Bat researcher, Matt Struebig, began working at Camp Leakey in Tanjung Puting National Park three months ago to conduct a survey of bat species diversity in the park.
Matt started doing bat research in 2000 as a volunteer in Sulawesi, Indonesia and trained for a year before he began his own research. He has worked for the Malaysian Bat Conservation Research Unit, has trained students in Myanmar, and received his BSc and MSc in Ecology and Conservation. Matt is currently an Associate Researcher at University of East Anglia in Norwich, U.K. His PhD work focuses on the impact of forest fragmentation on genetic and community structure of tropical bats. He will be moving to Queen Mary University of London in September.
Matt wanted to conduct a bat survey in Camp Leakey because it is one of the few accessible places in Borneo where logging has not occurred. Bat diversity is a good indication of forest health, because many species have particular roost requirements for large, old trees. Matt created a team to assist him with his work including Dave White, Joanna Cartwright, and Rachel Payne from University of East Anglia and Miss Hetty and Miss Norma from University of Palangkaraya.
The team has worked out of three sites at Camp Leakey including Post Jalan 17 and Camp Wilkey. To capture bats, they have used harp traps and mist nets. Eight to ten traps are set each night across well-cleared trails and occasionally along streams to capture insectivorous bats. The traps are set 50 meters apart. The harp traps have a much higher capture success rate than mist nets when set in the forest, so the mist nets are rarely set and then mainly used to capture fruit bats.
Early each morning, the researchers remove the bats from the traps. Each bat is identified, sexed, has its forearm length and weight measured and their reproductive condition evaluated (pregnant, lactating, etc.) which helps the researchers determine the breeding season for each species. Some species breed seasonally while others breed year round. The research assistants collect standard measurements on 20 representatives of each species. These include tail length, tibia length, hind-foot length, and ear length. Then a hole-punch sized piece of the wing is taken so that recaptured individuals are known. This area quickly regrows as the membrane of a bat wing is one of the fastest growing tissues.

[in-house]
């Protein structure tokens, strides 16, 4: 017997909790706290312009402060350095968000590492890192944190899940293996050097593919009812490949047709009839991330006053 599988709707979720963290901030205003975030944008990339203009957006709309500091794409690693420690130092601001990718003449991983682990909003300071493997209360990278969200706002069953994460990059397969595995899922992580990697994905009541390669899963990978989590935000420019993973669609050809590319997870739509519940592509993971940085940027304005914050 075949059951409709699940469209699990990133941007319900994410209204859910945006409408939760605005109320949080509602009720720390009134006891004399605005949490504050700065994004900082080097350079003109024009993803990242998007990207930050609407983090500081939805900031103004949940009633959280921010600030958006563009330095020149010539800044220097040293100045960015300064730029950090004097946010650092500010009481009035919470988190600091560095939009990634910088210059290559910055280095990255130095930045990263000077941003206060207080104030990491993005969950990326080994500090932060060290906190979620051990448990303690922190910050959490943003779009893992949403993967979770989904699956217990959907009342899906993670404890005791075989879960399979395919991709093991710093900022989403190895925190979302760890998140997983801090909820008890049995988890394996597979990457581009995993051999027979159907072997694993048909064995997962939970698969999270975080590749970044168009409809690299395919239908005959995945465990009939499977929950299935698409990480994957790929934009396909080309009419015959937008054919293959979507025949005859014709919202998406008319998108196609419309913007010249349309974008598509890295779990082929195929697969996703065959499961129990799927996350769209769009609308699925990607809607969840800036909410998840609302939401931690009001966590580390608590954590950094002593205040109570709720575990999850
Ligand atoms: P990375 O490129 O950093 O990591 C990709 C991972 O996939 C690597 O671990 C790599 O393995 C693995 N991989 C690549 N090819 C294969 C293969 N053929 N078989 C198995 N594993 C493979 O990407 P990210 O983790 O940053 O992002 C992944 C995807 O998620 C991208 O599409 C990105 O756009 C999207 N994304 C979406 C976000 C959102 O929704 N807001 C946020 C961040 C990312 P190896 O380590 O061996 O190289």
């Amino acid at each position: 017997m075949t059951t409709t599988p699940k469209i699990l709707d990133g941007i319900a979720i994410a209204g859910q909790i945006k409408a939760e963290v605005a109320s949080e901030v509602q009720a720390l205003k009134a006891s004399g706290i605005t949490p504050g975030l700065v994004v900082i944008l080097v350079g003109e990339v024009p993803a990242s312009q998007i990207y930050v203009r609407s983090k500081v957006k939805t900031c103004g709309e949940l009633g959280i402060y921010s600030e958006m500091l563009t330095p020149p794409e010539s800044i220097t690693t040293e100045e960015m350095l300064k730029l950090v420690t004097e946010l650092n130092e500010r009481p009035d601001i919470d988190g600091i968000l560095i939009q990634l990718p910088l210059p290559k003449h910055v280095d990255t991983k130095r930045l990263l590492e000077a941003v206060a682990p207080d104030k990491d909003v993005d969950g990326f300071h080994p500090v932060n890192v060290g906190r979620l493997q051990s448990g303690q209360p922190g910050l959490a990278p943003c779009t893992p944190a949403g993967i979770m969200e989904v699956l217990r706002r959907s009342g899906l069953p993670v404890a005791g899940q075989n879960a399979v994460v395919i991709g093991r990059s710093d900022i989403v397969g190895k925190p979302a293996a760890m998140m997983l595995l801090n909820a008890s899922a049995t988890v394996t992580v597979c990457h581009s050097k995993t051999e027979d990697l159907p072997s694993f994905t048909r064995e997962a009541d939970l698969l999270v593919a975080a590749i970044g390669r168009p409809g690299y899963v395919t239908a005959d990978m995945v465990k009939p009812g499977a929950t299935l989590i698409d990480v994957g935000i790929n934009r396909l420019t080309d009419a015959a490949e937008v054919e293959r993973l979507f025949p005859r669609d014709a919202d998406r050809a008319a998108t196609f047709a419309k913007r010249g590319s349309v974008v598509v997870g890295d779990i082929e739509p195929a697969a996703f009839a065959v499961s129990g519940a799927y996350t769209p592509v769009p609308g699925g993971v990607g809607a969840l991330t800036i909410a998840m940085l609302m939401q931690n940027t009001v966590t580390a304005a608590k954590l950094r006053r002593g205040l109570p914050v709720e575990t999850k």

The researchers capture a minimum of 12 bats and up to 30 in an evening. The number collected each night varies depending on the rain patterns and proper trap set up (the strings must be tight and the trap well placed). If it rains during the night, the bats can see the strings of the trap and avoid it. Alternatively they may not fly during the rain. If it is dry for a long period, the catch rate also goes down, perhaps because insect aren’t as abundant. After almost three months, the team has collected data on over 680 bats.
Thus far 22 species of bats have been collected in the Camp Leakey area of the park out of over 90 species found in Borneo. The team has discovered three new species records for Indonesia, and several further new records for this region of Kalimantan. The species diversity in TPNP is less than other areas in Borneo since there are no caves in or near the park, but the species it does support are true forest specialists, and most of them would simply not be here if the forest was degraded.
The different species of insectivorous bats in the park feed on different types of insects. One of the first steps in understanding feeding patterns and partitioning of food resources is looking at the adaptations each species has for maneuvering around the forest and hunting for prey. Are there differences in the wing shape of each species which help in the partitioning? To find out, the research team photographs the wings of bats for further measurements and has set up a flight cage to measure the acuity of each species’ flight.
Inside a flight cage an obstacle course is created consisting of two sets of strings. The researchers release a bat into the cage and give each bat a score on how they maneuver around these strings. They record if a bat touches the string, if they fly between them, if they go around them, or if they avoid them. The results of this work will be tabulated over the next year.
The team will collect data through the end of July and the results will be compared to the few other sites that have been studied in south-east Asia. In its simplest form, the survey is finding out the species that Kalimantan’s coastal forests can support. However this forms the foundation for further studies that can evaluate the effect that the destruction of Borneo’s forests is having on its wildlife. The project is also making the first steps in determining how Bornean forest bats are adapted to their habitat, which can indicate the conservation needs of different species.
For more information about the project and the species caught, please contact Matt at firstname.lastname@example.org.